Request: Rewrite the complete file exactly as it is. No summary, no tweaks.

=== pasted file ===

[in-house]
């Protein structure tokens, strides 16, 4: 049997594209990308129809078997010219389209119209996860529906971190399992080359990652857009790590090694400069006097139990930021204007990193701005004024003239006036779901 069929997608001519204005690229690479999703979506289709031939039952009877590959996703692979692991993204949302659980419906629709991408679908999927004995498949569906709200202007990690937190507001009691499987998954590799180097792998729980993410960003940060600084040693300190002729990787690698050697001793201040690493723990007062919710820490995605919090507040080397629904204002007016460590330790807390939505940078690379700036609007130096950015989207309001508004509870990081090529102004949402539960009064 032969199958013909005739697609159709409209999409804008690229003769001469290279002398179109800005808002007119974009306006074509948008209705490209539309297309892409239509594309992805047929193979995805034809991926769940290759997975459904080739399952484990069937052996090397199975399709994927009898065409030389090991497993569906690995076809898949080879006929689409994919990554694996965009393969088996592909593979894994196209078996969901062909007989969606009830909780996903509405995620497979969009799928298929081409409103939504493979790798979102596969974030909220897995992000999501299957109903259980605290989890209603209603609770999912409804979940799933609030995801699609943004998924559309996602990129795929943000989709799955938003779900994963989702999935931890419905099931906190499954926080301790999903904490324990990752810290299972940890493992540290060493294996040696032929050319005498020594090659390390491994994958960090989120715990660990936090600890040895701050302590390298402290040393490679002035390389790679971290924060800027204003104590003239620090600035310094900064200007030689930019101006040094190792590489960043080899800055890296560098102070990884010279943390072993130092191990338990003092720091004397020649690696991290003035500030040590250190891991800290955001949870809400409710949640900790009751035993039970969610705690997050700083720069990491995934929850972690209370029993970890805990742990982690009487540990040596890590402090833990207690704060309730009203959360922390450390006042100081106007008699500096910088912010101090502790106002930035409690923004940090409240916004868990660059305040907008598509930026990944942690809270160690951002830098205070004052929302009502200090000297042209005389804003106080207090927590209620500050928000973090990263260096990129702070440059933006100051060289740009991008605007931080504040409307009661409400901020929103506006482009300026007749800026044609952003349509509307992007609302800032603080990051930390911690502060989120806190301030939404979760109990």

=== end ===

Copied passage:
[in-house]
């Protein structure tokens, strides 16, 4: 049997594209990308129809078997010219389209119209996860529906971190399992080359990652857009790590090694400069006097139990930021204007990193701005004024003239006036779901 069929997608001519204005690229690479999703979506289709031939039952009877590959996703692979692991993204949302659980419906629709991408679908999927004995498949569906709200202007990690937190507001009691499987998954590799180097792998729980993410960003940060600084040693300190002729990787690698050697001793201040690493723990007062919710820490995605919090507040080397629904204002007016460590330790807390939505940078690379700036609007130096950015989207309001508004509870990081090529102004949402539960009064 032969199958013909005739697609159709409209999409804008690229003769001469290279002398179109800005808002007119974009306006074509948008209705490209539309297309892409239509594309992805047929193979995805034809991926769940290759997975459904080739399952484990069937052996090397199975399709994927009898065409030389090991497993569906690995076809898949080879006929689409994919990554694996965009393969088996592909593979894994196209078996969901062909007989969606009830909780996903509405995620497979969009799928298929081409409103939504493979790798979102596969974030909220897995992000999501299957109903259980605290989890209603209603609770999912409804979940799933609030995801699609943004998924559309996602990129795929943000989709799955938003779900994963989702999935931890419905099931906190499954926080301790999903904490324990990752810290299972940890493992540290060493294996040696032929050319005498020594090659390390491994994958960090989120715990660990936090600890040895701050302590390298402290040393490679002035390389790679971290924060800027204003104590003239620090600035310094900064200007030689930019101006040094190792590489960043080899800055890296560098102070990884010279943390072993130092191990338990003092720091004397020649690696991290003035500030040590250190891991800290955001949870809400409710949640900790009751035993039970969610705690997050700083720069990491995934929850972690209370029993970890805990742990982690009487540990040596890590402090833990207690704060309730009203959360922390450390006042100081106007008699500096910088912010101090502790106002930035409690923004940090409240916004868990660059305040907008598509930026990944942690809270160690951002830098205070004052929302009502200090000297042209005389804003106080207090927590209620500050928000973090990263260096990129702070440059933006100051060289740009991008605007931080504040409307009661409400901020929103506006482009300026007749800026044609952003349509509307992007609302800032603080990051930390911690502060989120806190301030939404979760109990």